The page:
Way back in April, Trans Mountain’s tank farm in Burnaby was the scene of a protest, with the company accused of not following social distancing measures amid the COVID-19 crisis.
Members of a group called Extinction Rebellion marched a funeral casket labelled “Covid Kills” in front of buses carrying workers heading to the tank farm in North Burnaby. (The company denied the accusations and you can read more here.)
Nobody was arrested at this protest, as far as I know, which makes it unlike most of the protests in Burnaby during the past few years. We’ve seen a long list of arrests at the tank farm and at the Westridge Marine Terminal in Burnaby on Burrard Inlet over the years.
As for 2020, other than a protest by SFU students at the Burnaby campus back in March, this year has been really quiet.
It’s surprising to me, in a way, because I’ve been told big protests were on their way for about the past 18 months. I’ve received emails about plans and seen messages posted on social media threatening to shut the Burnaby sites down every time there is a new court victory by Trans Mountain.
The latest was in July whenSupreme Court of Canada declined to hear a case from the Squamish and Tsleil-Waututh Nations that could have halted the Trans Mountain Pipeline expansion for a second time.
When opponents lost yet again in court, I saw more chatter about how protests were in the works.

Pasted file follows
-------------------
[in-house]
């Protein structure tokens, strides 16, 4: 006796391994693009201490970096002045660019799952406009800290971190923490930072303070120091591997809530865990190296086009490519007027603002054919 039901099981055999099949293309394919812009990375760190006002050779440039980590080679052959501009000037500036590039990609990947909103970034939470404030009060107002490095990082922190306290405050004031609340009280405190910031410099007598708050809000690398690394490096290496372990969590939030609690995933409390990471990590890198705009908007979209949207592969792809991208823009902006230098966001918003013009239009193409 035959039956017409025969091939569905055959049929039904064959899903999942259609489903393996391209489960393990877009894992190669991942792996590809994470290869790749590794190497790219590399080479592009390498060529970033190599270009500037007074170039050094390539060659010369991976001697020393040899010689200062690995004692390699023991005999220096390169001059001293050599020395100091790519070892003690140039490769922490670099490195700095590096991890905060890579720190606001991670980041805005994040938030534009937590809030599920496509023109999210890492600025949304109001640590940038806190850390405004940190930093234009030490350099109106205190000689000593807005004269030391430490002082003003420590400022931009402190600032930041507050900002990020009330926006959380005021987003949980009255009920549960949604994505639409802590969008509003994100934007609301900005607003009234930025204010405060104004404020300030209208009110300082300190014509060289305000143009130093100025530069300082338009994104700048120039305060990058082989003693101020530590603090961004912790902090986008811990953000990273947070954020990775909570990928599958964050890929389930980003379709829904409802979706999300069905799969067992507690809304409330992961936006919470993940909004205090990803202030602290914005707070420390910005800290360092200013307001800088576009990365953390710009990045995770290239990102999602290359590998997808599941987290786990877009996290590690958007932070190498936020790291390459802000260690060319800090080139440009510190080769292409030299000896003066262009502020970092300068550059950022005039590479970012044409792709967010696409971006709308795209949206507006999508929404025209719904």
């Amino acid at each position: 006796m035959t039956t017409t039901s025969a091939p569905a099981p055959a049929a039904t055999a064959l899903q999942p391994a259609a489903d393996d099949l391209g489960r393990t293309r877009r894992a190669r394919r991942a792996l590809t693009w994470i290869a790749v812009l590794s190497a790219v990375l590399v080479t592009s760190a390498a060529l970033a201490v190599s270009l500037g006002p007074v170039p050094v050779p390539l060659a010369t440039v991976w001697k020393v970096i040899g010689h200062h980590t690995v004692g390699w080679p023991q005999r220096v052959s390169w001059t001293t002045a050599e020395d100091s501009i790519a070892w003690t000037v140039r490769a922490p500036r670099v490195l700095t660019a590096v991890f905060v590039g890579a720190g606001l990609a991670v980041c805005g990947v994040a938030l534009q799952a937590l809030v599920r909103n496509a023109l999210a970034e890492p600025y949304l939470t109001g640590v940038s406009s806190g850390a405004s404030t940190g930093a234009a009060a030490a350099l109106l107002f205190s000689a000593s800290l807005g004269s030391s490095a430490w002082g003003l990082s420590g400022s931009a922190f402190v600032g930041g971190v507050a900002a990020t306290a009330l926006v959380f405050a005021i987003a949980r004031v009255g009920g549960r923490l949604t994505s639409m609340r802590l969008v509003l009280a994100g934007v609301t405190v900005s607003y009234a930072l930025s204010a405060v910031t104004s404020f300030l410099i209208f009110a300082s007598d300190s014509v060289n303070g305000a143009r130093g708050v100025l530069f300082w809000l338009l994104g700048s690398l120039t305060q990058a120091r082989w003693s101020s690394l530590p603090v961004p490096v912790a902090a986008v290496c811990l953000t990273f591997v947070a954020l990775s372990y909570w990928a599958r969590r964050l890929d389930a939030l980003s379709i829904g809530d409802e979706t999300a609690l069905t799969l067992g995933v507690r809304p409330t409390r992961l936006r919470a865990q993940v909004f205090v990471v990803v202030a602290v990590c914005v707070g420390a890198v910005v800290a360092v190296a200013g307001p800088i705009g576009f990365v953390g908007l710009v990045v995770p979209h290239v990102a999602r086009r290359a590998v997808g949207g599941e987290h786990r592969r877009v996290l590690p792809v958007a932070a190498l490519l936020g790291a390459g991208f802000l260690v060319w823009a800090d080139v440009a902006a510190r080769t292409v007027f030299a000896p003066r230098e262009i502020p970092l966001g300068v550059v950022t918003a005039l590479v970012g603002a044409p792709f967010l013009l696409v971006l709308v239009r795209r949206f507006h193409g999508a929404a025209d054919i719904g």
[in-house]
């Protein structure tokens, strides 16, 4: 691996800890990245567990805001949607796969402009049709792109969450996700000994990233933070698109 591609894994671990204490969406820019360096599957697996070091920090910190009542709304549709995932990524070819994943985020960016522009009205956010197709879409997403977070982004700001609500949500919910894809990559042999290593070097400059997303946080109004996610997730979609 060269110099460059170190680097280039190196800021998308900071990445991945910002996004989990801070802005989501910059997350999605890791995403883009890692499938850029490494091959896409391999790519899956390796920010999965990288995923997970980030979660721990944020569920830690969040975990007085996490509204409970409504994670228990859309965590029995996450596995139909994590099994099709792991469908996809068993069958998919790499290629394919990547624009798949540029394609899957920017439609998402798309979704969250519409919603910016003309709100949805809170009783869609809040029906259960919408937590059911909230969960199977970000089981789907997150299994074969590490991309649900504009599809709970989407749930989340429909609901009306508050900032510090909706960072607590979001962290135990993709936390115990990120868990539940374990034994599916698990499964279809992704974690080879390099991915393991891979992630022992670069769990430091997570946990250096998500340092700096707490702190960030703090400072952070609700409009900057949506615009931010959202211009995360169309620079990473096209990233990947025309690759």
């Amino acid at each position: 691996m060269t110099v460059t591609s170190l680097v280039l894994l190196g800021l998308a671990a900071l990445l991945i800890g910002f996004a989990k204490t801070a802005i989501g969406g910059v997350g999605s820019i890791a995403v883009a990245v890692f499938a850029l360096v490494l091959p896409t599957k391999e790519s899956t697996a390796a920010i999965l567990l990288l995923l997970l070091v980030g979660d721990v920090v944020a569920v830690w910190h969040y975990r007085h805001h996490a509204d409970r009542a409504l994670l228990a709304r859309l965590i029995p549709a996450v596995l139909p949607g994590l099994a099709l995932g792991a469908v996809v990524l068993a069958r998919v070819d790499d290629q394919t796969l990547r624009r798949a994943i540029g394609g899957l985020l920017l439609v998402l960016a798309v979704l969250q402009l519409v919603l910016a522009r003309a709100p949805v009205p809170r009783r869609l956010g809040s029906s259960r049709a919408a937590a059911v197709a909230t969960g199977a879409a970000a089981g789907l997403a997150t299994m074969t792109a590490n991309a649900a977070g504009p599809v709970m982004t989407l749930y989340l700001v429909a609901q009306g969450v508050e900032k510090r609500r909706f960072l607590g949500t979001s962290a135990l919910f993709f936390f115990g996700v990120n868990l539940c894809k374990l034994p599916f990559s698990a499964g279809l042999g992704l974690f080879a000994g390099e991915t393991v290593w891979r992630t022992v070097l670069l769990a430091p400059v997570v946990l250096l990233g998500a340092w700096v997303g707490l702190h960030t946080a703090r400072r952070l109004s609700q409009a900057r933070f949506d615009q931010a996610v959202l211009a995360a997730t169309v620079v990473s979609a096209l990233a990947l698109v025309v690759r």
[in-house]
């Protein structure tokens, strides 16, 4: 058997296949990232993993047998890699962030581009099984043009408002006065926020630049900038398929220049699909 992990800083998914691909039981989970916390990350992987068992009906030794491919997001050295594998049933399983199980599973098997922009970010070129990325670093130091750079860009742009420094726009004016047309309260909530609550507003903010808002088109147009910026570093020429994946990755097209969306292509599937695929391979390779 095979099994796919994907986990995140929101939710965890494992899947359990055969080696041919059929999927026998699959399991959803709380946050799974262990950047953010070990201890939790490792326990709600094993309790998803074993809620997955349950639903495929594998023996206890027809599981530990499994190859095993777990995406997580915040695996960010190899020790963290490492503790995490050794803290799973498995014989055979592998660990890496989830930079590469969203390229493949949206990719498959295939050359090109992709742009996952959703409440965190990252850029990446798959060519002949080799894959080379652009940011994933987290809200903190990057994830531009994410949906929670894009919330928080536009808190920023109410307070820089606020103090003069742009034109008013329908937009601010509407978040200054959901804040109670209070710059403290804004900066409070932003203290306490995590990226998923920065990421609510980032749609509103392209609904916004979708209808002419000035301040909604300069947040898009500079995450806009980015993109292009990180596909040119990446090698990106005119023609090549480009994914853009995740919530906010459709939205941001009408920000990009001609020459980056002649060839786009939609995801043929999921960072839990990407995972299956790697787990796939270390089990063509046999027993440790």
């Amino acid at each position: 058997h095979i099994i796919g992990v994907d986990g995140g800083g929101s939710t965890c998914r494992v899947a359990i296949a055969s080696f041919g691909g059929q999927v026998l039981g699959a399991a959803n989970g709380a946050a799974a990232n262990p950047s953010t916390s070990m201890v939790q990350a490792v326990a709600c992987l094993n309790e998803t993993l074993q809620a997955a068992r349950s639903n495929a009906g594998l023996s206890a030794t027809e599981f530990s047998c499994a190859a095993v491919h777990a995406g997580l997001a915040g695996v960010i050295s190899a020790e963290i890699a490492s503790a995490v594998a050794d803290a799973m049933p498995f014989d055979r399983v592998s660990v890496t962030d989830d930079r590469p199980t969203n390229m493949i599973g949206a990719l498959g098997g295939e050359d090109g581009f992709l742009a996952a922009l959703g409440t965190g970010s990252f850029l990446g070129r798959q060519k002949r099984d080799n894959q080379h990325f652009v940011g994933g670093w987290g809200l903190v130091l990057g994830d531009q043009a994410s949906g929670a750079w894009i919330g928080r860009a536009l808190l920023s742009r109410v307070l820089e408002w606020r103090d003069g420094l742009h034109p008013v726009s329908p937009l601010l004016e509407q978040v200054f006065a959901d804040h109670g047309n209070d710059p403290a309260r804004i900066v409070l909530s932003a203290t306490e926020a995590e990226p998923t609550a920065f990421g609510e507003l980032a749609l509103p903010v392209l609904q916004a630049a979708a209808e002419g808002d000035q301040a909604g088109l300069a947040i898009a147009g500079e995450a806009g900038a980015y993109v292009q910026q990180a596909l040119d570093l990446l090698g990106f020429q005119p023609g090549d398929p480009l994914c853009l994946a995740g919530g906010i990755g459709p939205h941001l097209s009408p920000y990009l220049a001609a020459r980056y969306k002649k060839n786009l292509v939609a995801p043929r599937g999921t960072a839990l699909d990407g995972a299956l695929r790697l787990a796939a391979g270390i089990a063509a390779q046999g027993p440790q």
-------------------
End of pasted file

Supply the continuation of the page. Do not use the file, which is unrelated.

Nothing has materialized.
Now, obviously, we’re in the midst of the COVID-19 pandemic and that would definitely put the brakes on some protests. But as we’ve seen with Black Lives Matter, many inspiring protests are still happening in Metro Vancouver.
So, what’s the other reason why people who were so fired up to protest have now gone silent as far as going onto Trans Mountain property in Burnaby?
When I took over at the NOW in 2018, there was a protest every few days, with people of all ages getting arrested in Burnaby. There were so many, I hired extra staff on weekends to cover them all.
But then the court system started getting tougher as far as jail sentences go.
Rita Wong was sentenced to 28 days in jail by Justice Kenneth Affleck of B.C. Supreme Court in 2019. The sentence followed Wong’s peaceful protest on Aug. 24, 2018 at Trans Mountain’s Westridge Marine Terminal that violated a court injunction. Protesters have previously received fines or jail sentences ranging from seven to 14 days. The other 28-day sentence was handed to David Gooderham.
I don’t think it’s a coincidence that protests started to tail off as jail sentences got longer and longer.
Meanwhile, earlier this week at my Burnaby Mountain apartment, I received in the mail a multi-page construction notice from Trans Mountain.
In it, Trans Mountain talks about “plans to begin pipeline construction” of the expansion project subject to approvals and permits. The pamphlet details a whole range of sites in Burnaby, Coquitlam, Langley, Surrey and other locations where work will take place soon.
Perhaps protests will start up at these other locations in order to block work.
I see a lot of talk about protesting, but when you know you might face a month or more in jail, that becomes a scarier proposition.
Follow Chris Campbell on Twitter @shinebox44.